The perception of the impact of load carriage on marksmanship performance in specialist police

Rob Marc Orr, Daniel Poke, Michael Stierli, James Dawes

Research output: Contribution to journalArticleResearchpeer-review

Abstract

The purpose of this investigation was to explore relationships between the perceived effects of tactical load carriage on marksmanship in specialist police officers during operational scenarios. Six male police officers (mean age = 34.0±7.4 years, mean height = 184.2±3.3 cm, mean body weight = 96.3±6.4 kg) from a specialist police unit participated in this investigation. Marksmanship measures were collected for primary (p) and secondary (s) weapons during a short move (Sh) and following a tactical mobility task (Mob) in fatigues only (FO) or tactically loaded (TL) conditions. Officers were also asked to assess the perceived impact of load carriage on marksmanship for both weapons using a visual analogue scale (VAS). There were no statistically significant (p > 0.05) differences in objective marksmanship measures with either weapon while TL. Officer’s perceived that their marksmanship would significantly improve when TL for primary (VAS mean = +3.00  2.53, p = 0.016) and secondary (VAS mean = +2.83  2.93, p = 0.039) weapons when compared to the FO conditions. It was also discovered that as perception towards improvement increased, marksmanship measures decreased in size denoting better performances. In conclusion, tactical police operators perceive that their marksmanship accuracy is improved when TL, with objective measures potentially supporting this belief. Tactical operators should perform marksmanship training activities while carrying relevant occupational loads. Monitoring perception with marksmanship tasks may facilitate confidence in TL marksmanship performance.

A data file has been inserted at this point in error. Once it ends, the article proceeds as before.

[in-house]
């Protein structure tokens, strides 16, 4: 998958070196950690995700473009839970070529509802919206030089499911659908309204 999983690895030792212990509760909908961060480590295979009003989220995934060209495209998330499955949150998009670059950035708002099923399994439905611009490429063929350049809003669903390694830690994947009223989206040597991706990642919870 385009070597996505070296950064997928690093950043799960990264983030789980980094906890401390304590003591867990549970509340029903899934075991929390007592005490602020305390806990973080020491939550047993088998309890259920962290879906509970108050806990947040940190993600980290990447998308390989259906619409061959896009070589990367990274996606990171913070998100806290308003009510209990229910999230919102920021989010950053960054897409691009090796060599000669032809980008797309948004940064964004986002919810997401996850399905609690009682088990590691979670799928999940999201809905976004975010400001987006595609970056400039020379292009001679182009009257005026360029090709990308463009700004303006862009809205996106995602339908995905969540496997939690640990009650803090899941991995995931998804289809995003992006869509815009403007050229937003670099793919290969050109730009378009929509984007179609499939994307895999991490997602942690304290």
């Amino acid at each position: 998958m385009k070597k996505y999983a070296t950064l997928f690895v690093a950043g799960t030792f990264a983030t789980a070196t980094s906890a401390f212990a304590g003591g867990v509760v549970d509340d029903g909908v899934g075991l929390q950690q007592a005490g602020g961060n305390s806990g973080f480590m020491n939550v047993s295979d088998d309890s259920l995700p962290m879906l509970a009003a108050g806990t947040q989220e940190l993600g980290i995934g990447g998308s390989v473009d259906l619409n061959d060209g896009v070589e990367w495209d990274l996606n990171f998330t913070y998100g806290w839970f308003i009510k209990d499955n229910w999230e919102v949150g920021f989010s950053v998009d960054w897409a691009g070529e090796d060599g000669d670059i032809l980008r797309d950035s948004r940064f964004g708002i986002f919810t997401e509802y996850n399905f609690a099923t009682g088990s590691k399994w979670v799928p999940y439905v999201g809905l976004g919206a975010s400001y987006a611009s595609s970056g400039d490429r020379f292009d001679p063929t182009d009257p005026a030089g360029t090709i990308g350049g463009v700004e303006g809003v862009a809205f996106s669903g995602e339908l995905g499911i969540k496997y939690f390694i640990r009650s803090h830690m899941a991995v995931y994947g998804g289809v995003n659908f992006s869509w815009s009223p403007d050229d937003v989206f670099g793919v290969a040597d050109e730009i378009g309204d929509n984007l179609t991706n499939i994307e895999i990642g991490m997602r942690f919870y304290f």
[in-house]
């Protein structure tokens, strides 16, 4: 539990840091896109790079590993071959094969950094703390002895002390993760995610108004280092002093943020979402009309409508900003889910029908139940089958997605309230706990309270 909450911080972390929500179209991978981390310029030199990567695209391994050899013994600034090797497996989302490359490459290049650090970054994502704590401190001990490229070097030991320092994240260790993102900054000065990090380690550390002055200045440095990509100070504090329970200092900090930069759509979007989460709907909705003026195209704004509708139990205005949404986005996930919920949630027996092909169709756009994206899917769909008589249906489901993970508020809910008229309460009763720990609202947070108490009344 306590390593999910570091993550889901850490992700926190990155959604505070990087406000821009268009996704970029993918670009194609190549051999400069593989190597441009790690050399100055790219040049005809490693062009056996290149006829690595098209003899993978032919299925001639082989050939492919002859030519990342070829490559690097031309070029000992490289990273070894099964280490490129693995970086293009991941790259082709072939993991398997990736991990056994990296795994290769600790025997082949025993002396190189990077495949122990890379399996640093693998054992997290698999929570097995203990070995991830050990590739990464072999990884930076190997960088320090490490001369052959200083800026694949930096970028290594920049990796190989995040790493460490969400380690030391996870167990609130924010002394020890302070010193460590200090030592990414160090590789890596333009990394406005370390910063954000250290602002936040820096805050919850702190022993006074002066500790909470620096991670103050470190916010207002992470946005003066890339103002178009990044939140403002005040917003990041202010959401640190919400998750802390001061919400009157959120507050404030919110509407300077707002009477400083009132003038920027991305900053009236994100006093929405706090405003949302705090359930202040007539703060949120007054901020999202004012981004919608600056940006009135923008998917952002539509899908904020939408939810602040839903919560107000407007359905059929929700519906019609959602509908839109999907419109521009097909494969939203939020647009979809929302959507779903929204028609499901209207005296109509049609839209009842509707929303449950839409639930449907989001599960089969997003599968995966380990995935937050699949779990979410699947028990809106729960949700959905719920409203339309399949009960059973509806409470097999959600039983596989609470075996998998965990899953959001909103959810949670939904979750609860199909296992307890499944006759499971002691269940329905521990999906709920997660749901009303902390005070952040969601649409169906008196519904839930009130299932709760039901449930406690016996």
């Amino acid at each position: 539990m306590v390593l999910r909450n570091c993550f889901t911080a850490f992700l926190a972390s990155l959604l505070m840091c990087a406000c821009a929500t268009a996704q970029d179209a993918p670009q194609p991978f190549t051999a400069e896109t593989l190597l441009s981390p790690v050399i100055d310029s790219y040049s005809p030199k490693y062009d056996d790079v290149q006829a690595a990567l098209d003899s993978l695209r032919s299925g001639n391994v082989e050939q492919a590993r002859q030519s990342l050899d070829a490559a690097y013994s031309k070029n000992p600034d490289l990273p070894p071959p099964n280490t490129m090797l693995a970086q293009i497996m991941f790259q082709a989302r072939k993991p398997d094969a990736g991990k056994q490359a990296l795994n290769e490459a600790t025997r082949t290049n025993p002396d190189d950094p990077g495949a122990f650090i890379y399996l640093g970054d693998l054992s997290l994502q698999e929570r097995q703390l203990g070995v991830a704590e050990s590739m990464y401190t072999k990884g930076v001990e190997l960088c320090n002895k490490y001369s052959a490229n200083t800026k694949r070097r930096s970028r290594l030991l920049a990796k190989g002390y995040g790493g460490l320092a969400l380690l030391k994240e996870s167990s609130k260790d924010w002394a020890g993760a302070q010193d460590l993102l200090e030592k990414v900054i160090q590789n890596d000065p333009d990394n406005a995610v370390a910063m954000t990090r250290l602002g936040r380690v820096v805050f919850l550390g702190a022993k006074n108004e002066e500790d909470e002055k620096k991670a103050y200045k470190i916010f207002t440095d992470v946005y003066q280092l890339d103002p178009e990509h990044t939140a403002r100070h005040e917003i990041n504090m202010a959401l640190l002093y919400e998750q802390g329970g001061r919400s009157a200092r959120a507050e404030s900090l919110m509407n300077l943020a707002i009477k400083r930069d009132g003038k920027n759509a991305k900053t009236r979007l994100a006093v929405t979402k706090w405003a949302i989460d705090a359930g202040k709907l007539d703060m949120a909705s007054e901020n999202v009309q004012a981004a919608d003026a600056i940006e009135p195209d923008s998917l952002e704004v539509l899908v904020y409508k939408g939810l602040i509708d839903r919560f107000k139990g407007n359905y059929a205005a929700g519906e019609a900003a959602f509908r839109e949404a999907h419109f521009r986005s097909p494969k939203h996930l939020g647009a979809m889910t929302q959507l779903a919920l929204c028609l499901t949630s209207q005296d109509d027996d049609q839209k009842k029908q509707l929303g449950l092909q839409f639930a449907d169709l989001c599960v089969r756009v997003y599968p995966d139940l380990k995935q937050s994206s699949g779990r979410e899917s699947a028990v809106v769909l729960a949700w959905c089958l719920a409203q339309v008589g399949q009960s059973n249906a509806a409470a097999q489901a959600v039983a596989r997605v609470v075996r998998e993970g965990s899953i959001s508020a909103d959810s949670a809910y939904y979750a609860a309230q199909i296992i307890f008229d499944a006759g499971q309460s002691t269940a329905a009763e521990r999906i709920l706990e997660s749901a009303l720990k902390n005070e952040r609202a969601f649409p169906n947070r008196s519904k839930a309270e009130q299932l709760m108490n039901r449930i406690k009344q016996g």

Original languageEnglish
Pages (from-to)47-55
Number of pages9
JournalJournal of Australian Strength and Conditioning
Volume26
Issue number4
Publication statusPublished - Aug 2018

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Weapons
Police
Fatigue
Teaching
Body Weight

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title = "The perception of the impact of load carriage on marksmanship performance in specialist police",
abstract = "The purpose of this investigation was to explore relationships between the perceived effects of tactical load carriage on marksmanship in specialist police officers during operational scenarios. Six male police officers (mean age = 34.0±7.4 years, mean height = 184.2±3.3 cm, mean body weight = 96.3±6.4 kg) from a specialist police unit participated in this investigation. Marksmanship measures were collected for primary (p) and secondary (s) weapons during a short move (Sh) and following a tactical mobility task (Mob) in fatigues only (FO) or tactically loaded (TL) conditions. Officers were also asked to assess the perceived impact of load carriage on marksmanship for both weapons using a visual analogue scale (VAS). There were no statistically significant (p > 0.05) differences in objective marksmanship measures with either weapon while TL. Officer’s perceived that their marksmanship would significantly improve when TL for primary (VAS mean = +3.00  2.53, p = 0.016) and secondary (VAS mean = +2.83  2.93, p = 0.039) weapons when compared to the FO conditions. It was also discovered that as perception towards improvement increased, marksmanship measures decreased in size denoting better performances. In conclusion, tactical police operators perceive that their marksmanship accuracy is improved when TL, with objective measures potentially supporting this belief. Tactical operators should perform marksmanship training activities while carrying relevant occupational loads. Monitoring perception with marksmanship tasks may facilitate confidence in TL marksmanship performance.",
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The perception of the impact of load carriage on marksmanship performance in specialist police. / Orr, Rob Marc; Poke, Daniel; Stierli, Michael; Dawes, James.

In: Journal of Australian Strength and Conditioning, Vol. 26, No. 4, 08.2018, p. 47-55.

Research output: Contribution to journalArticleResearchpeer-review

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